Give One, Get One : One Laptop Per Child

By | 2007/11/09

I realize I have been a bit lax on the tutorials this week and I promise to pick up again really soon.  The week after UDS required a bit of catch up time on other things, and it didn’t help that I’m also on the road for work this week.  I’ll get back to it just as soon as I can.

I find myself today sitting in the Dallas/Ft Worth Airport in Texas waiting for my flight.  I had a few hours to kill so I picked up a copy of Time magazine to help pass the time.  (The one with the iPhone on the cover).  I was surprised to see an advertisement inside for the One Laptop Per Child project and the “Give 1, Get 1” promotion.

Between November 12th and November 26th you can order two of the OLPC machines, one for yourself and one to be donated to a child in a developing nation for $399.

I’m tempted to do this for a few reasons:

  1. I hear good things about the OLPC project and it seems to be beneficial to children in developing nations.
  2. It runs Linux (a variation of Fedora as I understand?)
  3. I would also like one of these machines to tinker with and help promote by displaying.

I’d be interested in the communites opinion on these machines.  What have you heard?  Do you think they are actual of benefit as a donation?  If you have an OLPC machine can you tell me much about it?  I appreciate your feedback on this.

10 thoughts on “Give One, Get One : One Laptop Per Child

  1. T. Lord

    I’m thinking about getting one (strongly!), partly for the very reasons you name, but also (perhaps more so, or I wouldn’t be getting one ;)) because of the cool-toy value (video camera, ebook reader, solid-state disk), and the fact that it’s got a screen that can actually be opened while seated in the cheap seats of an airplane. Not very 3d world, I know …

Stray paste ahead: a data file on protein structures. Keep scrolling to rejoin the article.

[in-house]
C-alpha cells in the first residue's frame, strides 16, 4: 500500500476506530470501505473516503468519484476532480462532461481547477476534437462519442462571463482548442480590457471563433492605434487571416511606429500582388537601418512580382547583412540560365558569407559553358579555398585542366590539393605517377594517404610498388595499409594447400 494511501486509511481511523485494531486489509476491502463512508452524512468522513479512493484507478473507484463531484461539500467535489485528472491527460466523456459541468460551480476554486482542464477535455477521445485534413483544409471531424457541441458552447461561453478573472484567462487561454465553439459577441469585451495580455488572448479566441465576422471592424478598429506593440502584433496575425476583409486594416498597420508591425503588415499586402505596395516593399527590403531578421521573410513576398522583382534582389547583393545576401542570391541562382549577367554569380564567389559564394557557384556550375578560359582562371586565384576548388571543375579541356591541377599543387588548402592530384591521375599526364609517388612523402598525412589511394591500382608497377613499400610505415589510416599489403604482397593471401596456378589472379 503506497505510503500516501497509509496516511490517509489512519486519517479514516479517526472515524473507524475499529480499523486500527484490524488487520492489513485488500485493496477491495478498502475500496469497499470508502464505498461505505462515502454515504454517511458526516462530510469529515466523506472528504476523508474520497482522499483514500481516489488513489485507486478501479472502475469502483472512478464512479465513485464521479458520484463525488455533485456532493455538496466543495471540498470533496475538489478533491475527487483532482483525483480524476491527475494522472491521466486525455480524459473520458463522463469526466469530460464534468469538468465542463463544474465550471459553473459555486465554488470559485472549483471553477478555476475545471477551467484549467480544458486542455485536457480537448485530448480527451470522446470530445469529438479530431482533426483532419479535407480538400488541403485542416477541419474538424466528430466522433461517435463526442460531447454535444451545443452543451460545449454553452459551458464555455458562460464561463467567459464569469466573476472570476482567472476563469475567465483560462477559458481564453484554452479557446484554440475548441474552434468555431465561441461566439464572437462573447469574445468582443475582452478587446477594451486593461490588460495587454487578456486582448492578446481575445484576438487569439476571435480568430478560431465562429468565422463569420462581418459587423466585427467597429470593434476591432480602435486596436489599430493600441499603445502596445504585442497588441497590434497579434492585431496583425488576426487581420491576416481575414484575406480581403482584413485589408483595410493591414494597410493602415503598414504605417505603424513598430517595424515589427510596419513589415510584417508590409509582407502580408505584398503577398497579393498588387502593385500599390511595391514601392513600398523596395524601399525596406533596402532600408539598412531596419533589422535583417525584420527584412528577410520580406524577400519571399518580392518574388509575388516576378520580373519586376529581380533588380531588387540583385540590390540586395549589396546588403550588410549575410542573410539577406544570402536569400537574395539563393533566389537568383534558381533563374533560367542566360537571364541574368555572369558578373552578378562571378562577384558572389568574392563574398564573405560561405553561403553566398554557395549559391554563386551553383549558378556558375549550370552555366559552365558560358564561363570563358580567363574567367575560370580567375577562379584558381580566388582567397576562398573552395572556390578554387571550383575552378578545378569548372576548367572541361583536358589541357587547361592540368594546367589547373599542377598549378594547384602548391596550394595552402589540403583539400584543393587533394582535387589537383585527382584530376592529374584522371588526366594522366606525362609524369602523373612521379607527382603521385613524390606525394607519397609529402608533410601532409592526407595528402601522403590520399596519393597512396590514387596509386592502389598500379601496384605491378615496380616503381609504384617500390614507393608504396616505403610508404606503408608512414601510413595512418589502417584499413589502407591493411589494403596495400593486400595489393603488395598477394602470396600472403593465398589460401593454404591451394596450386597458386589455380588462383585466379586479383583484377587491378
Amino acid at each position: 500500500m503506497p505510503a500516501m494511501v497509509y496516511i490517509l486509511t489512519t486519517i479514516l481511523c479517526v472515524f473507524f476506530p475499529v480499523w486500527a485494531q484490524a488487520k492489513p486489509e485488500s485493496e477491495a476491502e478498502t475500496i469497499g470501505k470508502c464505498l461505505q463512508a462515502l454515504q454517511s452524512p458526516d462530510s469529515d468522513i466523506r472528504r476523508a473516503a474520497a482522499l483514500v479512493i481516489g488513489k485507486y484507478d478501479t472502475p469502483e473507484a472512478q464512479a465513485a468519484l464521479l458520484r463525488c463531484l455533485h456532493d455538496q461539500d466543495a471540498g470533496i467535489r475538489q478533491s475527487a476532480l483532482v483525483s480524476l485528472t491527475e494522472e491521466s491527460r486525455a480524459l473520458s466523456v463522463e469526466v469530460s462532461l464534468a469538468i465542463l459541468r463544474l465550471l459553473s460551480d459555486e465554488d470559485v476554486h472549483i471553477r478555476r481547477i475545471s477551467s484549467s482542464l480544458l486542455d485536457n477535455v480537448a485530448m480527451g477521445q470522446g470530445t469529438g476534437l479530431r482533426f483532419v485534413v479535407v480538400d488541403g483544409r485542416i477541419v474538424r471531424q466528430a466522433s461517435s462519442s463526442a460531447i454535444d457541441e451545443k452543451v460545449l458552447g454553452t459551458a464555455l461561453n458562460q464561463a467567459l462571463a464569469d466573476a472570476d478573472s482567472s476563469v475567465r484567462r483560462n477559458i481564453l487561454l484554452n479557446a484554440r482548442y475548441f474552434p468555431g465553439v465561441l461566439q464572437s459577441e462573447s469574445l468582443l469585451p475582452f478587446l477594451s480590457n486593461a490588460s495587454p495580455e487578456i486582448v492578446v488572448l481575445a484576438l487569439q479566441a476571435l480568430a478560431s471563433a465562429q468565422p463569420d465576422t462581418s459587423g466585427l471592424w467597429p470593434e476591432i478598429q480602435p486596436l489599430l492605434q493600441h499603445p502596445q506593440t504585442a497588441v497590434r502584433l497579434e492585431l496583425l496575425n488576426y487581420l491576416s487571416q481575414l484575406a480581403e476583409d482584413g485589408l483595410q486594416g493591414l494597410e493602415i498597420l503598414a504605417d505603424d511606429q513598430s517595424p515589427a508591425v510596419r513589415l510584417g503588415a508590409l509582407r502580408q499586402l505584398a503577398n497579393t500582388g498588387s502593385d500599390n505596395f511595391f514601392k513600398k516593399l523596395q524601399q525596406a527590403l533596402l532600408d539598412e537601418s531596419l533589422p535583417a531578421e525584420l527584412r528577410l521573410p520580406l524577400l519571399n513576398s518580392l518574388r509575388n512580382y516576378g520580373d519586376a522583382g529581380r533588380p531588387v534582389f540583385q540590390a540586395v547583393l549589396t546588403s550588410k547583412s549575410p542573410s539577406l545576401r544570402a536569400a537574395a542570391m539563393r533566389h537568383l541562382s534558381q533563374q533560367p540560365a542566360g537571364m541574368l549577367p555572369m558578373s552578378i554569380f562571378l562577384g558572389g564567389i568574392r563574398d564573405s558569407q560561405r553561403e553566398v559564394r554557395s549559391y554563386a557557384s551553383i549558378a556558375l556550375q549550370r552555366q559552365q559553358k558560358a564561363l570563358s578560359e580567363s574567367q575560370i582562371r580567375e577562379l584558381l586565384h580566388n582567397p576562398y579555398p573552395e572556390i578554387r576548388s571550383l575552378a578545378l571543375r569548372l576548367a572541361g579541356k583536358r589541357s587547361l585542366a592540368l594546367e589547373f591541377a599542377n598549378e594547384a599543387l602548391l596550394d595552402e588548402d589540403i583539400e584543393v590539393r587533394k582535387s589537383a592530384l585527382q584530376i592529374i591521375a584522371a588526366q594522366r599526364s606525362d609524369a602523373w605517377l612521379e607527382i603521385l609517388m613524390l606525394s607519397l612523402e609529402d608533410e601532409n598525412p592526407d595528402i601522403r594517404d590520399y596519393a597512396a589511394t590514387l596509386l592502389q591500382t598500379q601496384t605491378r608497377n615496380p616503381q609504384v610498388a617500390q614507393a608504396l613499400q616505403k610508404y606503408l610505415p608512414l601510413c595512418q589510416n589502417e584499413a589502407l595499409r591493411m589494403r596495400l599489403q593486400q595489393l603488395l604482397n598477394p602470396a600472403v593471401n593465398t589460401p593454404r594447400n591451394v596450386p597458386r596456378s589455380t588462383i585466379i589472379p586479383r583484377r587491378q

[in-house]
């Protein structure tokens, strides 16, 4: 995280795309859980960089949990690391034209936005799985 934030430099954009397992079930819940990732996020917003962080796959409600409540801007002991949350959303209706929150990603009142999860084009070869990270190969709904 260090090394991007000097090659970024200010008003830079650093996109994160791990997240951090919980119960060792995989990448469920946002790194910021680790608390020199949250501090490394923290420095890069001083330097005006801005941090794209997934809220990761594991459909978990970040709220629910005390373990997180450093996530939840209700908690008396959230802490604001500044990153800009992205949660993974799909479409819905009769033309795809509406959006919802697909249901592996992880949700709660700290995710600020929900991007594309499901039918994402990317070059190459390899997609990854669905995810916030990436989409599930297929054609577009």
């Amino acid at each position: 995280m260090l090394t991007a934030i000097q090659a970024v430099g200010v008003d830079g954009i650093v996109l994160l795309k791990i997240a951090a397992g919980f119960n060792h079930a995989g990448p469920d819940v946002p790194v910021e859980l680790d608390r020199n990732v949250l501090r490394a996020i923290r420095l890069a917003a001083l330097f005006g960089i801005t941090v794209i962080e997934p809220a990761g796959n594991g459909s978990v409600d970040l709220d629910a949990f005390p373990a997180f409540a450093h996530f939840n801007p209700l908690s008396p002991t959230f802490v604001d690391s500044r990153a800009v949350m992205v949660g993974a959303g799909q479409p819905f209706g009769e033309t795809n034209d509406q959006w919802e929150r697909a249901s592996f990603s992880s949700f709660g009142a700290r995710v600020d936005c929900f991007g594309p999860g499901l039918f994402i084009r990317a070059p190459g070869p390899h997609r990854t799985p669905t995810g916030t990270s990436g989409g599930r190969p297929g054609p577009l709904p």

The keyboard, I anticipate not liking — oh well. The tiny screen I know will be annoying in some situations, but if it’s truly daylight readable, it would have come in handy in many situations over the last decade for me, when bright light made my laptop useless.

    Your reason number 3 I share strongly, though — it’d be a great thing to be able to demonstrate the virtues of Free software.

    In a comment on Slashdot, I call the price annoyingly well set ;) — even at $400, I can’t think of anything that comes close to the feature set. So I’d rather pay $200, but those MIT types are too clever for me.

    Cheers,

    timothy

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  2. Mike

    I’m thinking of buying one. Are there any development tools available?

    Reply
  3. T. Lord

    Odd, but good — when I left this comment several hours ago, all I got in response was what seemed to be a database error (something along the lines of “You do not exist.”), and I didn’t feel like re-typing a response. Came back post-coffee — decaf even! — to write a shorter version, and lo-n-behold it actually went through.

    I noticed that Borders (source of my coffee) is a T-Mobile hotspot, further cementing the decision to get one of these.

    timothy

    Reply
  4. Warbo

    I’d really encourage you to buy one. I live in the UK, so I’m waiting to see whether this offer spreads across the pond, because I’d really like one of these machines.

    Reading about them online gave me tremendous respect for them, then I managed to see one in action and knew I wanted one. I’d love to show it off to people, then drop it on a desk or dunk it in a tank of water and carry on using it :D